Occupancy rises

Industrial take-up in Scotland hits 18-month high

Eurocentral Artemis (pic: CoStar)

Occupancy of industrial units in Scotland hit an 18-month high of 1.3 million sq ft in the second quarter of 2023, helped by a surge in activity at the larger end of the market.

The figure was boosted by five deals larger than 50,000 sq ft, up from only one in the previous quarter and three in the second quarter of 2022.

The rise in take-up seen in Scotland contrasts with the picture across the UK overall which has been slowing as the consumer squeeze has hit demand for larger warehouses from retailers and logistics firms.

Despite positive momentum in the leasing market, Scotland’s industrial vacancy rate has also been rising as tenants have vacated more warehouse space than they have occupied in recent months.

In Scotland all but one of the lettings in the larger size bracket last quarter were in the west of the country. Key deals included Micheldever Tyre Services’ acquisition of 70,000 sq ft of new build space at Connect-70 in Bellshill on a 15-year lease. Shipping firm Cory Brothers’ letting of a 95,000 sq ft facility previously occupied by Filshill at Hillington Park was also noteworthy.

The standout deal in the east was Kloeckner Metals’ acquisition of 100,000 sq ft at Newbridge One, which was recently refurbished by JCAM Investments.

Scotland’s industrial occupier market was also active further down the size spectrum last quarter. Around 550,000 sq ft was leased in units sized from 5,000 to 25,000 sq ft, which 15% above the five-year quarterly average.

While the bulk of deals in that size bracket occurred in and around Glasgow, Aberdeen and Fife also saw considerable activity.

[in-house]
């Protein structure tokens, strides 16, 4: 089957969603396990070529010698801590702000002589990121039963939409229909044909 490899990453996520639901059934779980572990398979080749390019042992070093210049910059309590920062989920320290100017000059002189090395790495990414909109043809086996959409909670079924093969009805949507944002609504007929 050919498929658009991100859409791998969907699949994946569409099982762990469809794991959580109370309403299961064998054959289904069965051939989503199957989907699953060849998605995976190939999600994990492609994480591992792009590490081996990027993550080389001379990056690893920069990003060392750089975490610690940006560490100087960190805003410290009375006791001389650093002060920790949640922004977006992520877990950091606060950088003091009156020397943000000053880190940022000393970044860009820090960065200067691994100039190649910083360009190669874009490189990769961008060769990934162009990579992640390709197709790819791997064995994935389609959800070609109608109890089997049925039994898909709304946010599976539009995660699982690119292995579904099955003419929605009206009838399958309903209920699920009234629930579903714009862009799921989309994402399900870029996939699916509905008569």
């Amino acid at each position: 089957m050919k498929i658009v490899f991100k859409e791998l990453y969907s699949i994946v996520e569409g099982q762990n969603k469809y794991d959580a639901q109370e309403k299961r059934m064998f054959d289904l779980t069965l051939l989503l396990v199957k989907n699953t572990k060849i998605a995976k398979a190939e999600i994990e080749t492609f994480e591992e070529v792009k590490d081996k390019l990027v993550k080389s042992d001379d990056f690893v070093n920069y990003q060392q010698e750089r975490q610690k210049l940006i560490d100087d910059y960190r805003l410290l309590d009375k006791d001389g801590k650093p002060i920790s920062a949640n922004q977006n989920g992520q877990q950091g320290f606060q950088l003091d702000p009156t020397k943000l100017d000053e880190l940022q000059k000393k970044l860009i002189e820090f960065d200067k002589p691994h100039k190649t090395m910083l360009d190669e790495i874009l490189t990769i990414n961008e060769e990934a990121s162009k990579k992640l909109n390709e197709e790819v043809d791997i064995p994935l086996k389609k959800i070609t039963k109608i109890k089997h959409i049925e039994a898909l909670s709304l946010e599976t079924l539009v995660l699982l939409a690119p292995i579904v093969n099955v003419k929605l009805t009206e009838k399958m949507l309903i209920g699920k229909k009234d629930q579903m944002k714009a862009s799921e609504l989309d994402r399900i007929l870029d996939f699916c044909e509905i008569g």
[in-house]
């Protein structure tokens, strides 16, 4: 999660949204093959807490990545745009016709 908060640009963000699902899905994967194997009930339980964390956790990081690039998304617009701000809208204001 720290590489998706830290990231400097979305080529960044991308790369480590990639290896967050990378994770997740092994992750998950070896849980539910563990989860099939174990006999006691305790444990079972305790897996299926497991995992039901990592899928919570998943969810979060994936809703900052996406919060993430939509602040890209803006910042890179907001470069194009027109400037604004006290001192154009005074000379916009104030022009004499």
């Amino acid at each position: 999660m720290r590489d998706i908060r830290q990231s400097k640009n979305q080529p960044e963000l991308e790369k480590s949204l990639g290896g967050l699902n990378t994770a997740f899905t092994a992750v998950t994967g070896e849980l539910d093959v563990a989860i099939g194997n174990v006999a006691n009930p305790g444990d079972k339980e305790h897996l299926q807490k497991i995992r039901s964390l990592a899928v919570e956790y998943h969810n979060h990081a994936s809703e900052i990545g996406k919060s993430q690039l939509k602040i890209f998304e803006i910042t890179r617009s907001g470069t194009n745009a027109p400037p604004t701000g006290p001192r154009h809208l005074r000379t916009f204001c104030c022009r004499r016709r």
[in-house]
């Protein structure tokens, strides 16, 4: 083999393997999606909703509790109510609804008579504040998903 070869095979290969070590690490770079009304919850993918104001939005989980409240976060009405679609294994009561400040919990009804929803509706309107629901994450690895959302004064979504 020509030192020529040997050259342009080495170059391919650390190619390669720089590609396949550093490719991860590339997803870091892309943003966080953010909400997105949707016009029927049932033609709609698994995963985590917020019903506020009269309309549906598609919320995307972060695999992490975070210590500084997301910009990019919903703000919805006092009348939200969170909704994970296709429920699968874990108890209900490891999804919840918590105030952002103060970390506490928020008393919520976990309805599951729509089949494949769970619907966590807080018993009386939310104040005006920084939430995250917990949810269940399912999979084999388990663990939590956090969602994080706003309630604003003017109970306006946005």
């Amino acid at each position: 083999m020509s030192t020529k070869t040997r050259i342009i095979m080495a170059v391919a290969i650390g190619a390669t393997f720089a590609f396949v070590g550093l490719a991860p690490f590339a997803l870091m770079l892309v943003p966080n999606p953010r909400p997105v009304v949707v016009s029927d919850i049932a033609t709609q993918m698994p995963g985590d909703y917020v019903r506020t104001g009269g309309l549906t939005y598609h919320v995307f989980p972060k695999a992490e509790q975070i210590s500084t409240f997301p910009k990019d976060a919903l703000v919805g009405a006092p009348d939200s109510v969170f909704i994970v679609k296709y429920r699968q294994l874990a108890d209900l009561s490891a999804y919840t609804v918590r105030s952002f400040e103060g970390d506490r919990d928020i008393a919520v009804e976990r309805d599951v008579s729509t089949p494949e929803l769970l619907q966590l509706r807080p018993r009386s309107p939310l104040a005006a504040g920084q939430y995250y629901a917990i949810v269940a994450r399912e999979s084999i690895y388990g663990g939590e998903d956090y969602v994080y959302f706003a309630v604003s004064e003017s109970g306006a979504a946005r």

The latter posted one of its strongest quarters on record, with four lettings larger than 20,000 sq ft accounting for nearly two thirds of its 150,000 sq ft of take-up.

Grant Lonsdale, director of market analytics at CoStar, commented: “We expect to see vacancies rise further in the near term, though a lack of construction activity should temper any increases.

“In our baseline scenario, the vacancy rate moves up to around 4.5% next year, which is just above its pre-pandemic level, meaning the market would still be very tight”.

Office demand rises

Demand for office space in Scotland remains higher than before the pandemic despite the rise of home working, according to Britain’s biggest property website.

The data, provided by Rightmove and EG, a supplier of property intelligence, reveals that the level of demand for office space varies around the country, with Scotland the only area to improve on last year, up 7%. Compared with pre-Covid levels it is up 11%

In London, demand for leasing office space is down 1% on 2019 and 11% on last year’s levels.

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